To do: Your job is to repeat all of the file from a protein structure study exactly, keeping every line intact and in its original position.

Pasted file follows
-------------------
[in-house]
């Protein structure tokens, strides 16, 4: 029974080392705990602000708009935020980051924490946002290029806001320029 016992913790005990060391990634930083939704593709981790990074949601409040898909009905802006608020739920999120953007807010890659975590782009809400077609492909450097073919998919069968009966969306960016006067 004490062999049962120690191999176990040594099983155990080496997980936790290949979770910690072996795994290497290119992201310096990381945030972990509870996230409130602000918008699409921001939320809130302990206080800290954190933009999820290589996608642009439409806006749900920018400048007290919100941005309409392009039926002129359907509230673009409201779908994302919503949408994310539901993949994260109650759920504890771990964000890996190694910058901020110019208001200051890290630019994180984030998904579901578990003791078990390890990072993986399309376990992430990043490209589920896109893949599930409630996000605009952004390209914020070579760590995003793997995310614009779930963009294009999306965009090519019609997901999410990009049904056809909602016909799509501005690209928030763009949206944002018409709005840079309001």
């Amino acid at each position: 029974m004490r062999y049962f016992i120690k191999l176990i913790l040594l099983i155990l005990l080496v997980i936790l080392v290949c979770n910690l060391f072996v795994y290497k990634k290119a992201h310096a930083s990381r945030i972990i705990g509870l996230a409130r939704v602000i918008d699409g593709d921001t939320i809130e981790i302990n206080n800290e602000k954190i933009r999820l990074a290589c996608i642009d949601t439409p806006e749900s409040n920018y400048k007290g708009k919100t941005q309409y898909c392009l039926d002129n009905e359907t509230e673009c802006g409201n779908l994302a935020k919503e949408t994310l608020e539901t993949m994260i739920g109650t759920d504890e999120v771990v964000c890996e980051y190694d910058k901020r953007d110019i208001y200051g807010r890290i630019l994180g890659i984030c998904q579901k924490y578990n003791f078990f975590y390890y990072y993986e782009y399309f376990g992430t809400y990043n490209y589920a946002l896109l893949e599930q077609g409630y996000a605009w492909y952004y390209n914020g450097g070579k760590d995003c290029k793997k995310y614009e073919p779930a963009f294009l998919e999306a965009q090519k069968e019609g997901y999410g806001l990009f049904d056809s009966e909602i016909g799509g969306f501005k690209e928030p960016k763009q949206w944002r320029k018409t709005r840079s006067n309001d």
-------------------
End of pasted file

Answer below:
[in-house]
């Protein structure tokens, strides 16, 4: 029974080392705990602000708009935020980051924490946002290029806001320029 016992913790005990060391990634930083939704593709981790990074949601409040898909009905802006608020739920999120953007807010890659975590782009809400077609492909450097073919998919069968009966969306960016006067 004490062999049962120690191999176990040594099983155990080496997980936790290949979770910690072996795994290497290119992201310096990381945030972990509870996230409130602000918008699409921001939320809130302990206080800290954190933009999820290589996608642009439409806006749900920018400048007290919100941005309409392009039926002129359907509230673009409201779908994302919503949408994310539901993949994260109650759920504890771990964000890996190694910058901020110019208001200051890290630019994180984030998904579901578990003791078990390890990072993986399309376990992430990043490209589920896109893949599930409630996000605009952004390209914020070579760590995003793997995310614009779930963009294009999306965009090519019609997901999410990009049904056809909602016909799509501005690209928030763009949206944002018409709005840079309001």
């Amino acid at each position: 029974m004490r062999y049962f016992i120690k191999l176990i913790l040594l099983i155990l005990l080496v997980i936790l080392v290949c979770n910690l060391f072996v795994y290497k990634k290119a992201h310096a930083s990381r945030i972990i705990g509870l996230a409130r939704v602000i918008d699409g593709d921001t939320i809130e981790i302990n206080n800290e602000k954190i933009r999820l990074a290589c996608i642009d949601t439409p806006e749900s409040n920018y400048k007290g708009k919100t941005q309409y898909c392009l039926d002129n009905e359907t509230e673009c802006g409201n779908l994302a935020k919503e949408t994310l608020e539901t993949m994260i739920g109650t759920d504890e999120v771990v964000c890996e980051y190694d910058k901020r953007d110019i208001y200051g807010r890290i630019l994180g890659i984030c998904q579901k924490y578990n003791f078990f975590y390890y990072y993986e782009y399309f376990g992430t809400y990043n490209y589920a946002l896109l893949e599930q077609g409630y996000a605009w492909y952004y390209n914020g450097g070579k760590d995003c290029k793997k995310y614009e073919p779930a963009f294009l998919e999306a965009q090519k069968e019609g997901y999410g806001l990009f049904d056809s009966e909602i016909g799509g969306f501005k690209e928030p960016k763009q949206w944002r320029k018409t709005r840079s006067n309001d």